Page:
County news

Keeping the air conditioning running at the Dickinson County Courthouse has been an ongoing struggle for years.

One chiller “gave up the ghost” on June 5, County Administrator Brad Homman told commissioners last week, resulting in the closure of several offices June 8, including the treasurer, county clerk and administrative offices.

Other areas of the courthouse that have their own air conditioning remained open.

The chiller failed when bolts holding the blower fans broke, allowing the blades to drop into the condenser, damaging it to the point that all refrigerant leaked out.

“Only one of the two sides (of the chiller) works,” Homman reminded commissioners. “We didn’t repair the other side because it was cost prohibitive.”

A portable unit was leased from Foley Tractor and it was up and running by the afternoon of June 8; however, the next morning the offices were still hot because the circuit board burned up.

“It was no fault of ours or the service people who hooked it up. It was a defective board,” Homman said.

A new circuit board was sent out and installed and by late Tuesday, June 9, the chiller was finally cooling water, although the offices were not “comfortable” until about Thursday.

The saga of the courthouse chillers has been ongoing for years, along with stories of other failing infrastructure in the 64-year-old courthouse. The failing infrastructure was one of the reasons put forth for the courthouse renovation project, scheduled to begin in November after the new jail is ready for occupancy.

“We knew it (chiller) was being held together by shoelaces and duct tape,” Homman said jokingly, explaining staff knew it needed replaced. “We were hoping it would make it through the summer but it didn’t.”

The replacement unit lease is around $5,000 a month, which Homman noted is considerably cheaper than spending around $100,000 to replace a unit that will only be used four to five months at the most.

Temporary quarters

Homman said he met with elected officials and department heads that will occupy the Abilene Civic Center while the courthouse is closed for renovations. He had IT/GIS Director Sherry Massey and her staff inventory devices used by the offices and create a schematic showing how those offices will be set up. Tape was then placed on the floor to mark out the areas.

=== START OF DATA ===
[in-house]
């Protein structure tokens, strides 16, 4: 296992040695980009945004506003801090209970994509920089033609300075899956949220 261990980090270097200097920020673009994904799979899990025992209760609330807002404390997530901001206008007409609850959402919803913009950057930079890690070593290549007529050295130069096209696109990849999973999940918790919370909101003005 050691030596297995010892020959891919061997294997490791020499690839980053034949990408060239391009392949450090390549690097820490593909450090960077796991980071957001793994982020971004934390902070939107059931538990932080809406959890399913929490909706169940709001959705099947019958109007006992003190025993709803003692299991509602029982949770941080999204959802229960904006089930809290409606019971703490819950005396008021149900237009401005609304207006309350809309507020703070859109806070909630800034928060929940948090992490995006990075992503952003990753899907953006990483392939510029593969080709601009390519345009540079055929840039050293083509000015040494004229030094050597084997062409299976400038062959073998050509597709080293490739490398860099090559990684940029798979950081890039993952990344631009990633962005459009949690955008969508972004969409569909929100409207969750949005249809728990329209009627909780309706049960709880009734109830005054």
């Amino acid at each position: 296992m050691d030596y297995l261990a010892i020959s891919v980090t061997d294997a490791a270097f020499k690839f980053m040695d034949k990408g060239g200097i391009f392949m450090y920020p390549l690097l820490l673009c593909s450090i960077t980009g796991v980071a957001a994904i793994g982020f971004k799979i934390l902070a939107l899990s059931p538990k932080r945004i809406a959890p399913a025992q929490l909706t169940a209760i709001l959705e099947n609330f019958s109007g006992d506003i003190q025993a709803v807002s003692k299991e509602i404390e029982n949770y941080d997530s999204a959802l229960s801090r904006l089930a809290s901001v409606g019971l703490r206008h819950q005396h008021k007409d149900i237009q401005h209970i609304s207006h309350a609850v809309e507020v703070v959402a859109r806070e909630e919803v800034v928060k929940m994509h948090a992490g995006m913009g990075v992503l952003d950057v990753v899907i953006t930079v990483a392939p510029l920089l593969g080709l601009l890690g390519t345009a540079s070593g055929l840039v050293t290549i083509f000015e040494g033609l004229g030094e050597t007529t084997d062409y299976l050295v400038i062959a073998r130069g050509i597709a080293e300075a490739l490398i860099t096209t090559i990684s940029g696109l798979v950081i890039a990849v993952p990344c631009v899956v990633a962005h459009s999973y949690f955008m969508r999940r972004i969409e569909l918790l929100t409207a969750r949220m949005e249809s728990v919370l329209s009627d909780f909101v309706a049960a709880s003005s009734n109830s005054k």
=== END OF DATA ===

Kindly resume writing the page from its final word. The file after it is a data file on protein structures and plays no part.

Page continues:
“I said ‘Imagine in your mind where your tables and dividers are going to be.’ This will be your office from November 15 until we get done with the renovation,” Homman related.

The county will use Sterl Hall to house Dickinson County District Court, which needs room for offices, two courtrooms, court services and community corrections.

Homman’s administrative offices will move temporarily into whatever area might be available, perhaps in the sheriff’s department in the new construction, out with environmental services or anywhere that might be available.


• The Dickinson County Health Department last week reported the county had its first COVID-19 related death June 9, but it is unknown if the coronavirus was the cause of death.

The 67-year-old male had a number of underlying health conditions.

Homman told commissioners he asked County Health Department Director John Hultgren if the person died due to the virus or other health problems.

“He said there’s no way of knowing if COVID killed the person, but since he tested positive, it is attributed as a COVID death,” Homman explained.

Currently, Dickinson County still has only six positive cases of COVID-19.

• The commission heard the road department had tried out its new asphalt machine on a portion of Washington Street in Abilene, which the county maintains. Next up, they were going start work on 1700 Avenue at the Saline County line moving east to Kansas Highway 15 and then go back.

Contact Kathy Hageman at

Contact Tim Horan at

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